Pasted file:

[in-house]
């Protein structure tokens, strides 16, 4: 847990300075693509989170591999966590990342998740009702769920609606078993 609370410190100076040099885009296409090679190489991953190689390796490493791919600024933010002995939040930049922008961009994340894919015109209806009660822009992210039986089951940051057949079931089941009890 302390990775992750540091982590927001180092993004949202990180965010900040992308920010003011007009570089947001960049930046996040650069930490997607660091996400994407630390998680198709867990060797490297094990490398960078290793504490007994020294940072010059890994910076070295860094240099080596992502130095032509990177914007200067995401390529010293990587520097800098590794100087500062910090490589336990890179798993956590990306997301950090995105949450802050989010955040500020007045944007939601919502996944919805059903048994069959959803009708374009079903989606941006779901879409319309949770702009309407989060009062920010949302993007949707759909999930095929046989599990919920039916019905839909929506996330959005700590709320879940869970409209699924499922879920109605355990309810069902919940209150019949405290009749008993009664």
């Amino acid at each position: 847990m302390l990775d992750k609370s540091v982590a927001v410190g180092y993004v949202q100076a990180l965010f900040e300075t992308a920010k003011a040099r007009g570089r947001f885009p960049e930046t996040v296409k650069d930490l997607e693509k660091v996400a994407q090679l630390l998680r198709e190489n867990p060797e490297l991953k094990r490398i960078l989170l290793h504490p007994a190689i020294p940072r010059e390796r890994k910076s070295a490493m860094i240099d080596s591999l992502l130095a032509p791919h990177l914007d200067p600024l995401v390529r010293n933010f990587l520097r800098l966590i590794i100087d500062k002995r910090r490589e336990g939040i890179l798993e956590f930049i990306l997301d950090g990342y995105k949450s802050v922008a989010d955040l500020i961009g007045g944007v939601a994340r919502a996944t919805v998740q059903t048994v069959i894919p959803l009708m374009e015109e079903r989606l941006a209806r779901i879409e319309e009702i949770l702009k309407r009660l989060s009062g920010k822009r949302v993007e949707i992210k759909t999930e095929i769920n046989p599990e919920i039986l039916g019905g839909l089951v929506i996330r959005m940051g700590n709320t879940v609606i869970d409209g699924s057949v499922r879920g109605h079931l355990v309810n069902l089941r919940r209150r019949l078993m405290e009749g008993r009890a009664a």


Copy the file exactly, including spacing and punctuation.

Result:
[in-house]
């Protein structure tokens, strides 16, 4: 847990300075693509989170591999966590990342998740009702769920609606078993 609370410190100076040099885009296409090679190489991953190689390796490493791919600024933010002995939040930049922008961009994340894919015109209806009660822009992210039986089951940051057949079931089941009890 302390990775992750540091982590927001180092993004949202990180965010900040992308920010003011007009570089947001960049930046996040650069930490997607660091996400994407630390998680198709867990060797490297094990490398960078290793504490007994020294940072010059890994910076070295860094240099080596992502130095032509990177914007200067995401390529010293990587520097800098590794100087500062910090490589336990890179798993956590990306997301950090995105949450802050989010955040500020007045944007939601919502996944919805059903048994069959959803009708374009079903989606941006779901879409319309949770702009309407989060009062920010949302993007949707759909999930095929046989599990919920039916019905839909929506996330959005700590709320879940869970409209699924499922879920109605355990309810069902919940209150019949405290009749008993009664």
């Amino acid at each position: 847990m302390l990775d992750k609370s540091v982590a927001v410190g180092y993004v949202q100076a990180l965010f900040e300075t992308a920010k003011a040099r007009g570089r947001f885009p960049e930046t996040v296409k650069d930490l997607e693509k660091v996400a994407q090679l630390l998680r198709e190489n867990p060797e490297l991953k094990r490398i960078l989170l290793h504490p007994a190689i020294p940072r010059e390796r890994k910076s070295a490493m860094i240099d080596s591999l992502l130095a032509p791919h990177l914007d200067p600024l995401v390529r010293n933010f990587l520097r800098l966590i590794i100087d500062k002995r910090r490589e336990g939040i890179l798993e956590f930049i990306l997301d950090g990342y995105k949450s802050v922008a989010d955040l500020i961009g007045g944007v939601a994340r919502a996944t919805v998740q059903t048994v069959i894919p959803l009708m374009e015109e079903r989606l941006a209806r779901i879409e319309e009702i949770l702009k309407r009660l989060s009062g920010k822009r949302v993007e949707i992210k759909t999930e095929i769920n046989p599990e919920i039986l039916g019905g839909l089951v929506i996330r959005m940051g700590n709320t879940v609606i869970d409209g699924s057949v499922r879920g109605h079931l355990v309810n069902l089941r919940r209150r019949l078993m405290e009749g008993r009890a009664a």